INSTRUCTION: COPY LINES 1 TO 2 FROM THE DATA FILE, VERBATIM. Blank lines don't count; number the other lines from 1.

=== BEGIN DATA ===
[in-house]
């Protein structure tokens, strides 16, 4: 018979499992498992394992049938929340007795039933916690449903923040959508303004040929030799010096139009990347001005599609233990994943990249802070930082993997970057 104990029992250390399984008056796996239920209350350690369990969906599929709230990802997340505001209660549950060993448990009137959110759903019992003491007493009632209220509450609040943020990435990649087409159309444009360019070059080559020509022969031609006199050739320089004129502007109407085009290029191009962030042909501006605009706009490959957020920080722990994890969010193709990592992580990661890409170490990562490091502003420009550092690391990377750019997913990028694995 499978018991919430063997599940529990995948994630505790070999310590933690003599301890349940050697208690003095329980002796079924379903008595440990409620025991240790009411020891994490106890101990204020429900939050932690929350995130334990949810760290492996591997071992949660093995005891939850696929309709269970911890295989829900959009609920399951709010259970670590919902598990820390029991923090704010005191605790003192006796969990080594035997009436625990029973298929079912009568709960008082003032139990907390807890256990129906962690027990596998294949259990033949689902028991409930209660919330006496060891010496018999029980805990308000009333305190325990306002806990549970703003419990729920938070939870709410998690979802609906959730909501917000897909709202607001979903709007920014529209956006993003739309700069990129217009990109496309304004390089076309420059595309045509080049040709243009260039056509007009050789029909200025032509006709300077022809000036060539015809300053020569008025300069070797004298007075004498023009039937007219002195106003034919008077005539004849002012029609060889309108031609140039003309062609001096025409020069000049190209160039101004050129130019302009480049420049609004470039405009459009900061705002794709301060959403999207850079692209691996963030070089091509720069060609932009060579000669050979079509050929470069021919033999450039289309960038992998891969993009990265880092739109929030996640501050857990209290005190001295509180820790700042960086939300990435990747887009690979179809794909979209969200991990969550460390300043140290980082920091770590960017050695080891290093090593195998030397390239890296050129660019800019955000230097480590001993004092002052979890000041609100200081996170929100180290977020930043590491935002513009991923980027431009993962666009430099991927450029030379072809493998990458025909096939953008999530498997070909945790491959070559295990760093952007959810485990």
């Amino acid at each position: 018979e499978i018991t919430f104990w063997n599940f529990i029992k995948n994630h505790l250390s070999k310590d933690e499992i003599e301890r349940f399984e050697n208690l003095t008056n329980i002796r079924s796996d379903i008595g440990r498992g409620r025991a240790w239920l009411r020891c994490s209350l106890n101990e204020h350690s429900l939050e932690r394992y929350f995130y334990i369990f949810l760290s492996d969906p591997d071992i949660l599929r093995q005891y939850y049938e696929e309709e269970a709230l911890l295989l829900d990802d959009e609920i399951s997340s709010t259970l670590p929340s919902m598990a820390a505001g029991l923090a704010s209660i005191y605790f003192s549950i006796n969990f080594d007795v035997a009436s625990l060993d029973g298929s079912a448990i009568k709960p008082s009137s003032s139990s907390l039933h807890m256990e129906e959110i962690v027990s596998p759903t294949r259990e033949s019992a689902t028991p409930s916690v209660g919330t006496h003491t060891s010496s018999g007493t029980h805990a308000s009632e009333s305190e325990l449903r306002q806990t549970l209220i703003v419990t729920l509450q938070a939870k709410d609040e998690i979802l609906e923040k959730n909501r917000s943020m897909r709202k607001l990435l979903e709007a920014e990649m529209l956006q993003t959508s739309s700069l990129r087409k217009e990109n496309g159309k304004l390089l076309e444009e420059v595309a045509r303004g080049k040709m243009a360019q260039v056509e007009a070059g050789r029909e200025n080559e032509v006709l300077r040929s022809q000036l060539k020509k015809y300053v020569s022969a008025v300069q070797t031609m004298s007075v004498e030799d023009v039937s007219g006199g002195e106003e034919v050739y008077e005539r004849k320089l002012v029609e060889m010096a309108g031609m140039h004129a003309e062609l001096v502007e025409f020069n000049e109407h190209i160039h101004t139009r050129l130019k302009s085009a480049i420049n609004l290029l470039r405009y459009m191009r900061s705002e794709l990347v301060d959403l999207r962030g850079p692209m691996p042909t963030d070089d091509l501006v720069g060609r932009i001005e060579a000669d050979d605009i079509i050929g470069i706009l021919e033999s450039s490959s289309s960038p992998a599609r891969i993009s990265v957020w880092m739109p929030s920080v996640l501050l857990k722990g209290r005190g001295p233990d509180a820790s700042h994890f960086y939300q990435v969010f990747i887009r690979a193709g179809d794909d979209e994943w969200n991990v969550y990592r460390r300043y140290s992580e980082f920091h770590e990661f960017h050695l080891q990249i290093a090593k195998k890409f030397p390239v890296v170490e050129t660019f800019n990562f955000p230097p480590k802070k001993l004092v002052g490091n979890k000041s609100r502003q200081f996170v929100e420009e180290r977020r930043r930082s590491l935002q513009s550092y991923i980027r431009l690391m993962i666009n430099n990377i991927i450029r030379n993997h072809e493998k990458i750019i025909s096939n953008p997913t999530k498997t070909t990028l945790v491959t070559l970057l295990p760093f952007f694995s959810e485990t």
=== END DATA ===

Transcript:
[in-house]
């Protein structure tokens, strides 16, 4: 018979499992498992394992049938929340007795039933916690449903923040959508303004040929030799010096139009990347001005599609233990994943990249802070930082993997970057 104990029992250390399984008056796996239920209350350690369990969906599929709230990802997340505001209660549950060993448990009137959110759903019992003491007493009632209220509450609040943020990435990649087409159309444009360019070059080559020509022969031609006199050739320089004129502007109407085009290029191009962030042909501006605009706009490959957020920080722990994890969010193709990592992580990661890409170490990562490091502003420009550092690391990377750019997913990028694995 499978018991919430063997599940529990995948994630505790070999310590933690003599301890349940050697208690003095329980002796079924379903008595440990409620025991240790009411020891994490106890101990204020429900939050932690929350995130334990949810760290492996591997071992949660093995005891939850696929309709269970911890295989829900959009609920399951709010259970670590919902598990820390029991923090704010005191605790003192006796969990080594035997009436625990029973298929079912009568709960008082003032139990907390807890256990129906962690027990596998294949259990033949689902028991409930209660919330006496060891010496018999029980805990308000009333305190325990306002806990549970703003419990729920938070939870709410998690979802609906959730909501917000897909709202607001979903709007920014529209956006993003739309700069990129217009990109496309304004390089076309420059595309045509080049040709243009260039056509007009050789029909200025032509006709300077022809000036060539015809300053020569008025300069070797004298007075004498023009039937007219002195106003034919008077005539004849002012029609060889309108031609140039003309062609001096025409020069000049190209160039101004050129130019302009480049420049609004470039405009459009900061705002794709301060959403999207850079692209691996963030070089091509720069060609932009060579000669050979079509050929470069021919033999450039289309960038992998891969993009990265880092739109929030996640501050857990209290005190001295509180820790700042960086939300990435990747887009690979179809794909979209969200991990969550460390300043140290980082920091770590960017050695080891290093090593195998030397390239890296050129660019800019955000230097480590001993004092002052979890000041609100200081996170929100180290977020930043590491935002513009991923980027431009993962666009430099991927450029030379072809493998990458025909096939953008999530498997070909945790491959070559295990760093952007959810485990």